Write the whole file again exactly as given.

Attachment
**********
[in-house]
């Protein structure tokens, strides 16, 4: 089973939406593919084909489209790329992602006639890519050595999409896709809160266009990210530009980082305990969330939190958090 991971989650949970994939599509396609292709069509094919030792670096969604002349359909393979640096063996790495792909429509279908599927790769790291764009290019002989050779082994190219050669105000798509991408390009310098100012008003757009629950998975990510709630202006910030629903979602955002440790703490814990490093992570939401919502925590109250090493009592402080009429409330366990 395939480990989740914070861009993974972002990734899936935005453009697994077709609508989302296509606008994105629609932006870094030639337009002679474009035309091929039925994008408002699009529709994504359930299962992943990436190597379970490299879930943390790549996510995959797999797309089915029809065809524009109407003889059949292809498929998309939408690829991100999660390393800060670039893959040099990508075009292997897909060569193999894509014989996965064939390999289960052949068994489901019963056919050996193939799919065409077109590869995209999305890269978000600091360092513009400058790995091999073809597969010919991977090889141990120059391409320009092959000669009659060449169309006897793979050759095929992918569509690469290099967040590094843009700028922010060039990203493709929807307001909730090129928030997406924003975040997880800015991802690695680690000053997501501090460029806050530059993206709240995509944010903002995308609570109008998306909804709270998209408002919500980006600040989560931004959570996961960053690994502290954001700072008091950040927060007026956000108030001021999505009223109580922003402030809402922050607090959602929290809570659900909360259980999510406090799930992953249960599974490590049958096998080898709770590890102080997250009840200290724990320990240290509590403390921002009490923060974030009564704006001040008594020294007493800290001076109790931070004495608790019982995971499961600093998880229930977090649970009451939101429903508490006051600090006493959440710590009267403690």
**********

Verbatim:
[in-house]
């Protein structure tokens, strides 16, 4: 089973939406593919084909489209790329992602006639890519050595999409896709809160266009990210530009980082305990969330939190958090 991971989650949970994939599509396609292709069509094919030792670096969604002349359909393979640096063996790495792909429509279908599927790769790291764009290019002989050779082994190219050669105000798509991408390009310098100012008003757009629950998975990510709630202006910030629903979602955002440790703490814990490093992570939401919502925590109250090493009592402080009429409330366990 395939480990989740914070861009993974972002990734899936935005453009697994077709609508989302296509606008994105629609932006870094030639337009002679474009035309091929039925994008408002699009529709994504359930299962992943990436190597379970490299879930943390790549996510995959797999797309089915029809065809524009109407003889059949292809498929998309939408690829991100999660390393800060670039893959040099990508075009292997897909060569193999894509014989996965064939390999289960052949068994489901019963056919050996193939799919065409077109590869995209999305890269978000600091360092513009400058790995091999073809597969010919991977090889141990120059391409320009092959000669009659060449169309006897793979050759095929992918569509690469290099967040590094843009700028922010060039990203493709929807307001909730090129928030997406924003975040997880800015991802690695680690000053997501501090460029806050530059993206709240995509944010903002995308609570109008998306909804709270998209408002919500980006600040989560931004959570996961960053690994502290954001700072008091950040927060007026956000108030001021999505009223109580922003402030809402922050607090959602929290809570659900909360259980999510406090799930992953249960599974490590049958096998080898709770590890102080997250009840200290724990320990240290509590403390921002009490923060974030009564704006001040008594020294007493800290001076109790931070004495608790019982995971499961600093998880229930977090649970009451939101429903508490006051600090006493959440710590009267403690």